When it comes to New Year’s Resolutionizing, getting our bodies and money in shape are the popular champions, and they have a lot in common: Both types of fitness are great for our future selves but not all that fun in the present, and both tend to be approached with no small amount of dread.
I suggest we set aside losing weight for a second. In 2020, food was frankly one of the only comforts we had left, and exercise got way harder for most of us. So let’s grant ourselves a little extension on getting our bodies in shape. But getting financially fit? So dang doable.
This guide will help you get the dread out, laying the groundwork to making financial management an activity you actually look forward to. Because meeting financial goals takes commitment, and to make any commitment stick, we have to not hate it.
These five practices might seem a little out there, but they sure have worked for me. As a not-super-disciplined person with limited funds, I sent three kids to college, own a handful of real estate, and was feeling financially comfortable by my mid-forties — all using variations on the tips below to turn the frustration and tedium managing my finances into…a pretty good time.
In the coming weeks, we’ll be publishing tangible practices for money-management, as well as some recommendations for software to suit your needs. But today, it’s all about getting yourself in the mood. Success at anything is about mindset and approach — so let’s get started!
Getting started: Look, but don't touch
Fear of the unknown is a huge thing, and it keeps us from getting things done. If you feel a tightness in your chest every time a notification from your bank dings onto your phone, take a week or two to ratchet down the overwhelm and just be an observer. Open your bank app once a week. Look at your online credit expenses every couple of days. Just look. See, that's not so scary, right? You can hardly expect to really master something if you don't start out by getting to know it.
Time-boxing is a technique in which you commit to an amount of time to spend on a project, rather than to actually completing it. Make a timing commitment, stick to it, and don’t go over! (If, every time you sit down to manage your money, you emerge exhausted 4 hours later…dreading the sitdown is inevitable.)
You’re in this for the long haul, and the tasks will still be there next time. Whether it’s a two-hour block or fifteen minutes, set a timer. Or make a music playlist that’s the exact right amount of time. You might tell yourself “I’m going to pick up my finances every night this week for exactly four songs. At the end of the week, I’ll decide what’s next.”
Make a jar of quick wins
Spend 15 minutes writing out simple financial to-dos on slips of paper. Crumple them up, put them in a jar or bowl. Each time you sit down for financial sesh, do one of these tasks. Don’t try to bite them all off at once! Ideas include:
- Download a budgeting app and spend 15 minutes playing with it
- Set up online automatic payments for my credit cards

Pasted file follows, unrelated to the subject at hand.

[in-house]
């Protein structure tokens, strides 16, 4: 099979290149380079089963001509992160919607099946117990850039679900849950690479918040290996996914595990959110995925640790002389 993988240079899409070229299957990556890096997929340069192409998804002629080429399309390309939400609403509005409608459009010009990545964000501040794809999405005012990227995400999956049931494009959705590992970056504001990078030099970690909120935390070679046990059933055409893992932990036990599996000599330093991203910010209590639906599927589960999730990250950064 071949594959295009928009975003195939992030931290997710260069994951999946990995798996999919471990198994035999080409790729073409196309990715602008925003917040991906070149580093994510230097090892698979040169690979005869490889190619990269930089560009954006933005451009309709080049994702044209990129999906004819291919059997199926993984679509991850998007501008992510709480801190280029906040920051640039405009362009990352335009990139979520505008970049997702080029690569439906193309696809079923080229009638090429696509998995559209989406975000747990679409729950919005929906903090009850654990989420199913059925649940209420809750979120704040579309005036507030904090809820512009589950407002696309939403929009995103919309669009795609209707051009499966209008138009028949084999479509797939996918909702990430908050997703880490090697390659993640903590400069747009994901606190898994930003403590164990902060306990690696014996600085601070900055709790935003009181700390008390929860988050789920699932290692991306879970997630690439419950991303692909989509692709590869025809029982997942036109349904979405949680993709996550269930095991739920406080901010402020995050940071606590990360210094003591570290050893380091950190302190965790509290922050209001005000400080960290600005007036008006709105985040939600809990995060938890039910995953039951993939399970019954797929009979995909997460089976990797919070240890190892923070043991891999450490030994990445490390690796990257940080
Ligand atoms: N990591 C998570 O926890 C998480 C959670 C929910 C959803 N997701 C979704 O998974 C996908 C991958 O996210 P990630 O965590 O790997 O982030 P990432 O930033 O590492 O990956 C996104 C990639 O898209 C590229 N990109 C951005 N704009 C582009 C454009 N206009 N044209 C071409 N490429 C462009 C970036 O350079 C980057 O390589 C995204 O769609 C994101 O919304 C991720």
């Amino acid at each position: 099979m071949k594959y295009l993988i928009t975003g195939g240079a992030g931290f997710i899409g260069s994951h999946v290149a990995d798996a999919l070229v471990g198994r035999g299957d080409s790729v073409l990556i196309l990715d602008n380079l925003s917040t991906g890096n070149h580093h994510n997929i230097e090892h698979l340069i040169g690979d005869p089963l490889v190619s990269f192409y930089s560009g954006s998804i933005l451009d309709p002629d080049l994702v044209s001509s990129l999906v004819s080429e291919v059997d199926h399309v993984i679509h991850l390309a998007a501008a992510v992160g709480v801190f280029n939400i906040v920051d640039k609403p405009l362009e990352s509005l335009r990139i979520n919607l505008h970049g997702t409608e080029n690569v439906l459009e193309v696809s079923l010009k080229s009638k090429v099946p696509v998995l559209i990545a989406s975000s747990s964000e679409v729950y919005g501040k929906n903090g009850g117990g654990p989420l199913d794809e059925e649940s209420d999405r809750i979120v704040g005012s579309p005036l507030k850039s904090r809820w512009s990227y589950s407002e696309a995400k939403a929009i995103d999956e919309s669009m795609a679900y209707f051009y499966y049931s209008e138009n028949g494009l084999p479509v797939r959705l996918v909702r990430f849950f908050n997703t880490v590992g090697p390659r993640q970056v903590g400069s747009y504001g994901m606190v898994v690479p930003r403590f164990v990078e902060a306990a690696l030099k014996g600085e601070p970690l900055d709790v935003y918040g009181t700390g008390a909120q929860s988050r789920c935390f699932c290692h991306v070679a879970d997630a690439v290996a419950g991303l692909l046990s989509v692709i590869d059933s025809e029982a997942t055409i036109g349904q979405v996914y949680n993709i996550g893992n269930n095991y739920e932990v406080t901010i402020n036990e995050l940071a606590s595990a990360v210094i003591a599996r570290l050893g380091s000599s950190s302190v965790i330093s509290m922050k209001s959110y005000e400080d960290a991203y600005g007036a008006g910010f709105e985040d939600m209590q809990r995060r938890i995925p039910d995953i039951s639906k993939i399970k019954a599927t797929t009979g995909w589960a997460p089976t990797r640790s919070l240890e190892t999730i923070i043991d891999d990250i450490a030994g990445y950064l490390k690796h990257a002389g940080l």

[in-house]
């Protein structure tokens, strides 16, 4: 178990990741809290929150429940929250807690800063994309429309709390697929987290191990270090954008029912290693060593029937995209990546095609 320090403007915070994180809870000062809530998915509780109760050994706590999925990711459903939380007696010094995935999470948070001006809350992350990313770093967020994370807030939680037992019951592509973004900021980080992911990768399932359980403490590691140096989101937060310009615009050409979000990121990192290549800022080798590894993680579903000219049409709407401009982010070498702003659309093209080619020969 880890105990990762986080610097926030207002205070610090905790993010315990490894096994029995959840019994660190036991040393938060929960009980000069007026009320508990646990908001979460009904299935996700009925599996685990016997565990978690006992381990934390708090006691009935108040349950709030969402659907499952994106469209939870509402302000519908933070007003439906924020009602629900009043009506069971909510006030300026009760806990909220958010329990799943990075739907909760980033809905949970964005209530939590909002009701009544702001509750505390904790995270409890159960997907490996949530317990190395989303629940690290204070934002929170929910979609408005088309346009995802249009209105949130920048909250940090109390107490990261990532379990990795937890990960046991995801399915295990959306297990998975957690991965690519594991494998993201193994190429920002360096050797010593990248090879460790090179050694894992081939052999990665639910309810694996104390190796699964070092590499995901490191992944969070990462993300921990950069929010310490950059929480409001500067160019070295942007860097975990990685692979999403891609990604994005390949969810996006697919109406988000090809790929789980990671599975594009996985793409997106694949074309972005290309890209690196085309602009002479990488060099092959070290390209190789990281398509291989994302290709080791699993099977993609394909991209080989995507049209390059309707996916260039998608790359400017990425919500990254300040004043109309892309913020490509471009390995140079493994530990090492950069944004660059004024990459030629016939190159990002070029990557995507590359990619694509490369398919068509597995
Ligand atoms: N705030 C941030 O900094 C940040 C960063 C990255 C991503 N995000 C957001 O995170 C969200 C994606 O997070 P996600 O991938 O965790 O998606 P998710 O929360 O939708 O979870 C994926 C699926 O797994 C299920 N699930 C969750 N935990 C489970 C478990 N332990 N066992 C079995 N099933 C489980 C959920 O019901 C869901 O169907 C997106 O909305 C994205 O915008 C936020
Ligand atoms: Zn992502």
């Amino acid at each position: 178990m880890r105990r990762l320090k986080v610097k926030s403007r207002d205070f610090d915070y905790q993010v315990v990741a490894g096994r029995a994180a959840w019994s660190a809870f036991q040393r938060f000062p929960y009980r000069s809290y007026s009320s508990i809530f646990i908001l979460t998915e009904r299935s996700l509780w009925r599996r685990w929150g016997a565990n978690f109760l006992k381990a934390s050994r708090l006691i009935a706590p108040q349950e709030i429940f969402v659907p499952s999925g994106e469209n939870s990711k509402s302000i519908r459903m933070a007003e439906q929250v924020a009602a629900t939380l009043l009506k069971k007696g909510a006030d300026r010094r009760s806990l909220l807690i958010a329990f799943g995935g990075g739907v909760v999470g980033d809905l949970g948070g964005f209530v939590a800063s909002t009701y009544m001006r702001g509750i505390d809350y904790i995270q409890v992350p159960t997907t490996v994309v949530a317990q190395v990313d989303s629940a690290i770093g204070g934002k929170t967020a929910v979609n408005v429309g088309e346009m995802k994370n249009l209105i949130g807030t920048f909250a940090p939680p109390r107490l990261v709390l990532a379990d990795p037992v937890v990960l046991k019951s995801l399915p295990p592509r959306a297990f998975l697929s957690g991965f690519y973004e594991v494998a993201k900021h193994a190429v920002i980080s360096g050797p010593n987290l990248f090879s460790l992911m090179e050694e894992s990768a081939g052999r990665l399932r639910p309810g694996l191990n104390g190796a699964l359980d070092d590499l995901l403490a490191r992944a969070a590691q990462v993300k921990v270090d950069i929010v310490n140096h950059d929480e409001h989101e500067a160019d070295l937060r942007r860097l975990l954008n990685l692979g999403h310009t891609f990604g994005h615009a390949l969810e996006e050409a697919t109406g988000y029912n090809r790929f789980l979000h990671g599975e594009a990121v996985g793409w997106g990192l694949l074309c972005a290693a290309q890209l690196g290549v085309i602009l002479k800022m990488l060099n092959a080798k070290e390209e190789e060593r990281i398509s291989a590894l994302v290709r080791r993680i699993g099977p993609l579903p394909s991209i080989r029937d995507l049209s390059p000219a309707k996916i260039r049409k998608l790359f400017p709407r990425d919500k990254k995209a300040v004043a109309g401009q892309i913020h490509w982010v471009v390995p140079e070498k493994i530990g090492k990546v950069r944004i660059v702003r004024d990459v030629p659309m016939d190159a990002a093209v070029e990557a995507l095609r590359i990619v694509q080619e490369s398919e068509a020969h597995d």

- Read up on consolidating debt
- Look into refinancing
Get a workout buddy
Keeping financial deets private is a personal preference for many, but that doesn’t have to mean isolation. Reach out to your friends; would anyone else like to up their financial fitness? Make a plan to get together regularly, virtually or in person, to work in parallel on financial fitness.
Agree you'll get a little chitchat in, then put your heads down and get to work. You’ll learn from each other just by asking the simplest questions: "Hey, do you carry life insurance?" or "I can't figure out what this thing is on my credit-card statement. Do you think it's worth calling them?" or just work in companionable silence, and then talk about the kids or whatever. You can decide on monthly themes — maybe budgeting, retirement, rainy-day savings —or just have the accountability of someone else in your orbit working on the same things you are.
If 2020 gave us anything, it surely helped many of us see how dangerous isolation can be to our overall well-being. How about seeing your financial fitness as an opportunity to create a little community?
Set up your spaces
When it comes to managing our money, it's often not the task itself that's daunting - it's all the crap we need to gather to get that task done. Like how the biggest barrier to going to the gym (in the beforetimes, when we went to the gym) was finding clean footie socks. (Tell me I am not alone in this.) The hour you spend today to set up your administrative infrastructure will save you a whole year of dreading the sock-locating part of your financial “exercises.”
- In your digital space: On your phone or laptop, create an app group or folder that contains all the financial tools you use. If bio access (e.g., fingerprint) is available and you feel comfortable using it, go for it. And don’t be afraid to use some whimsy, here; name your group after song lyrics: "Rich Man's World," "Mo Money, Mo Problems", or to help you keep your eye on the prize: "Retire in 2035" or "Climb Mount Kilimanjaro"
- In physical space: If the tangible world is where you manage your money, get a box — it doesn't have to be fancy — and a bunch of envelopes or manila folders. Label everything: Bills, Tax Stuff, Insurance, Retirement, and so on.
Following the steps above will create a framework in which you are more likely to stick to your financial fitness. Get cracking, and next time we’ll start filling that framework in. Good luck!
Margot Page is an editor and writer covering personal finance based in Seattle, Washington. She led the product management team for both Microsoft Money and MSN Money.